I mentioned after Christmas that I'd been inspired by Annabel to become serious about stocking a gift box this year with a variety of handmade presents, and this past week I made a good start.
I'll share a tutorial with you today for one of them, but first of all let me show you the pretty bookmarks I made using some of the small motifs from my new 'Simple Pleasures, Life's Treasures' design.
Here's the large stitchery (for January's issue of The Stitchery Club).
Before the hand quilting...
...and during hand quilting.
Now if you look closely you'll be able to see the three motifs I have taken from it to make my bookmarks...
Bookmarks are lovely gifts because most people read, and I'm always looking for a bookmark myself due to the many books and magazines I am reading bits and pieces of at the same time.
You could use any small embroidery to feature on a bookmark, but what about raiding your fabric and lace scraps for a simpler but just as lovely one.
Add a final touch of creativity by using ribbon, buttons and beads for the top and you have something very special indeed.
Bookmarks can be posted in a card or with a letter, or placed inside a book for gift giving.
I spent a couple of evenings stitching the three embroideries (the tennis is on, yay!) and about 2 hours making all four bookmarks. These were the perfect kick-start to my 2018 Gift Box!
Now to other simple gifts...
This morning I headed into the sewing room while it was still cool enough to play without the air conditioner. With the few rain storms we've had during the night lately the trees outside my window are lush and full of foliage so it's very shady in there...which isn't the best for taking photos but not awful either, so I'm sure you'll still find them useful.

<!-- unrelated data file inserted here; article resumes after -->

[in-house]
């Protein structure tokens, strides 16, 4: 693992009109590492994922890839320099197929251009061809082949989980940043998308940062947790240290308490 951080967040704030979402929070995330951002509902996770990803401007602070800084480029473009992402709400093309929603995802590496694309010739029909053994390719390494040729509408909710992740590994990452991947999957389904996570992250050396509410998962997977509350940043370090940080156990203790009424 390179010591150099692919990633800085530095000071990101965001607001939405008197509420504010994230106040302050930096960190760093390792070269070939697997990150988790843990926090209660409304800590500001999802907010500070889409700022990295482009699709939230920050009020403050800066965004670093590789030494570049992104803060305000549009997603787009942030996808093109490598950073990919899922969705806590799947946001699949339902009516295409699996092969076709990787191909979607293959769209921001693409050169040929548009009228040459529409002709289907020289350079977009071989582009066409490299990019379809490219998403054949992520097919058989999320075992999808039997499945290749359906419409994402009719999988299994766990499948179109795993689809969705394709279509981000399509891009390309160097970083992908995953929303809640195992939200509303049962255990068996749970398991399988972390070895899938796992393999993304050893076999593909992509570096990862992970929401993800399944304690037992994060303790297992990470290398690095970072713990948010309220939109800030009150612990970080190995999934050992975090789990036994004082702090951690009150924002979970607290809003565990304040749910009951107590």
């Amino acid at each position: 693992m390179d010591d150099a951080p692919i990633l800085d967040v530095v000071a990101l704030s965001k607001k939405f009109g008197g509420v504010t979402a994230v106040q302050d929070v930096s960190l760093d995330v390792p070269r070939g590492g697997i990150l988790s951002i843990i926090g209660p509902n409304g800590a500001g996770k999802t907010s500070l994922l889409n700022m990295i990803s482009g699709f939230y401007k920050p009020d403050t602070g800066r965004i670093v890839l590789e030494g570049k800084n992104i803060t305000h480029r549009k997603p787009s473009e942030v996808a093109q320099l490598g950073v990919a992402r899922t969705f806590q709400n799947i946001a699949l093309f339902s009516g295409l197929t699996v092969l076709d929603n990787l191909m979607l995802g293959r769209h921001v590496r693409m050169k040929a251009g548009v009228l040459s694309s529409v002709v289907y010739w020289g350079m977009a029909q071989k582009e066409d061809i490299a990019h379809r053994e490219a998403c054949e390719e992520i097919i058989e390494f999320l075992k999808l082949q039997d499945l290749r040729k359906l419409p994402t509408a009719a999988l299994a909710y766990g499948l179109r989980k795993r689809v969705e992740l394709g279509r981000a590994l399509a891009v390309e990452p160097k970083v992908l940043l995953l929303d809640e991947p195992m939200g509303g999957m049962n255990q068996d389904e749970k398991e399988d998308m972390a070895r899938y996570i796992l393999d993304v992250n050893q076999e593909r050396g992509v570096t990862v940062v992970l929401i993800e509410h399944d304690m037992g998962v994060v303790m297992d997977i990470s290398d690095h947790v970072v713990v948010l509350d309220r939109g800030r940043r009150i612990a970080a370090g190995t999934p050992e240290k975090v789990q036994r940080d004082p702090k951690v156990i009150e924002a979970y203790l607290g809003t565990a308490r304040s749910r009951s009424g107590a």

Of course, an hour later and I was swimming in perspiration so with a flick of a switch I let the air conditioner cool my brow and continued making this...
I have two little granddaughters turning 4 this year, and a grandson turning 2, and they all live a long way south in another state where the weather is cool in autumn and cold in winter.
As their birthdays are all around late Autumn and mid-Winter I thought a useful and warm present would be best, so I have made the first of three Cuddly Heat Packs.
It's larger than a heat pack you'd make for an adult because it's meant to be cuddled in small arms like a hot water bottle, and because it hides a microwaveable wheat pack inside it's much safer for our precious munchkins too.
My plan is to make as many gifts as possible this year from my fabric scraps and stash as we're saving for a house deposit and every dollar saved is a dollar toward a home of our own.
To make this heat pack I used left over cotton quilt wadding, a scrap piece of Tasha Noel's 'Red Riding Hood' fabric, pale pink homespun of which I'd bought 5 metres @ $3 mtr last year when Spotlight had a big sale, and some local raw wheat berries.
The Heat Pack:
I began with fabric pieces about 8" x 12" and after placing the cotton wadding behind each piece they were machine quilted with straight lines.
Then I trimmed them both to 7 1/2" x 11" before laying them right sides together and sewing around three sides, one narrow end and both long sides, with 1/4" seam and then turning the heat pack right side out.
Keep the heat pack right side out to complete the project.
The Ties & Binding:
I cut four, 2 1/2" x 17" lengths of fabric from the pale pink homespun.
Fold one in half lengthwise and sew along the raw edges with a 1/4" seam, gradually veering off to a point to close one end in but leaving the other end open.
Make three more.